My roommate, Molly, has been running for as long as I can remember.
In middle school, Molly began running cross country to stay in shape for basketball.
Now a senior in college, Molly set a new goal: run a mini-marathon in under 2 hours.
In January, Molly began chasing her dream. She began a 10 week training program to prepare herself to run the 13.1 miles of the Kentucky Derby Festival Mini-Marathon in April.
Of course, mini-marathon training meant running…a lot of running.
Just as important, though, was a specific change in Molly’s diet.
To prepare for her race, Molly increased her intake of meat, specifically beef.
Molly knew that she needed more protein in her diet since she was greatly increasing her physical activity and trying to build muscle.
“I don’t know how to cook much but I can cook beef,” Molly said, “And with 29 different cuts of lean beef I never got tired of it.”
I’ve previously shared with you Molly’s beef enchilada recipe. As a college student, it was important that Molly’s training diet be low cost. Beef met that perfectly.
“We bought ground beef on sale and froze it until we needed it. We made all sorts of things with it. Tacos, hamburgers, spaghetti, dirty rice. You name it, we made it!” she said.
It was important for Molly to share the importance of beef with fellow runners.
“Runners are very health conscious,” Molly explained.”There’s been a lot of misinformation about beef out there. I want to teach runners that beef is not only an important part of a healthy diet, but it also tastes a lot better than most health food!”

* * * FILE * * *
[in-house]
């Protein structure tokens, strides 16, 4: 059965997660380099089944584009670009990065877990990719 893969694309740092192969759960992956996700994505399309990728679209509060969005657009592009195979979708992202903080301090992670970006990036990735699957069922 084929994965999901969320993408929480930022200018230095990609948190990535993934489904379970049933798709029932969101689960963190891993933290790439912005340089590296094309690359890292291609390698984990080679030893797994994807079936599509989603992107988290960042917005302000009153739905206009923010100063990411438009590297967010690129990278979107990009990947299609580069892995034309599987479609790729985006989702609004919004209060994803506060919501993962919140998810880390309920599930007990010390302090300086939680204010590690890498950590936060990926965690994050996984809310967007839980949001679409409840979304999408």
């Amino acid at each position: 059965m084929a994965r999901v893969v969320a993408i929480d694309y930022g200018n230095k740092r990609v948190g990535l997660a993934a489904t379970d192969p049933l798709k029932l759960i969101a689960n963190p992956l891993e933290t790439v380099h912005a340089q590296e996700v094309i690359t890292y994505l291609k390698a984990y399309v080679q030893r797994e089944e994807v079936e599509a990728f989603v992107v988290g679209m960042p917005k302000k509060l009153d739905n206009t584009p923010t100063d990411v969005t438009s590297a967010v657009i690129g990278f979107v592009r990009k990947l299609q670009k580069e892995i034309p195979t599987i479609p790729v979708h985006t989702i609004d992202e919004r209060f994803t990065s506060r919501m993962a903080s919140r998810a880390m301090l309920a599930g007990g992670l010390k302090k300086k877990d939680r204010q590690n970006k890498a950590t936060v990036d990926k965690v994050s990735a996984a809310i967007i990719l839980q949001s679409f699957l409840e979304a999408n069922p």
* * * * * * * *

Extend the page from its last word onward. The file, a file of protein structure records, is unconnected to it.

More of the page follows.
To show her support of the beef industry, Molly ran in a beef t-shirt.
Waiting at the finish line was her wonderful roommate (me!) with a sign celebrating her milestone.
The most exciting part, though, was that Molly met her goal and finished her 13.1 mile mini-marathon in 1 hour and 50 minutes!
We got a lot of questions about the beef sign and shirts.
While waiting for Molly at the finish line, several people approached me and asked if I was a farmer or just loved beef. This was a great chance for me to share my farm story with someone I would have never met otherwise.
My favorite reaction was when a random bystander saw the sign and yelled “I’m powered by beef too!”
What’s important is not running the race, but that runners are a group of consumers that were not being reached before.
“I already love to run. Why not combine that with my love of beef?” said Beeler.
Runners aren’t the only athletes powered by beef.
My brother’s high school soccer team ate cheeseburgers before every game and my youngest sister somehow convinces our mom to make beef stew before most of her marching band competitions.
What does beef power you to do?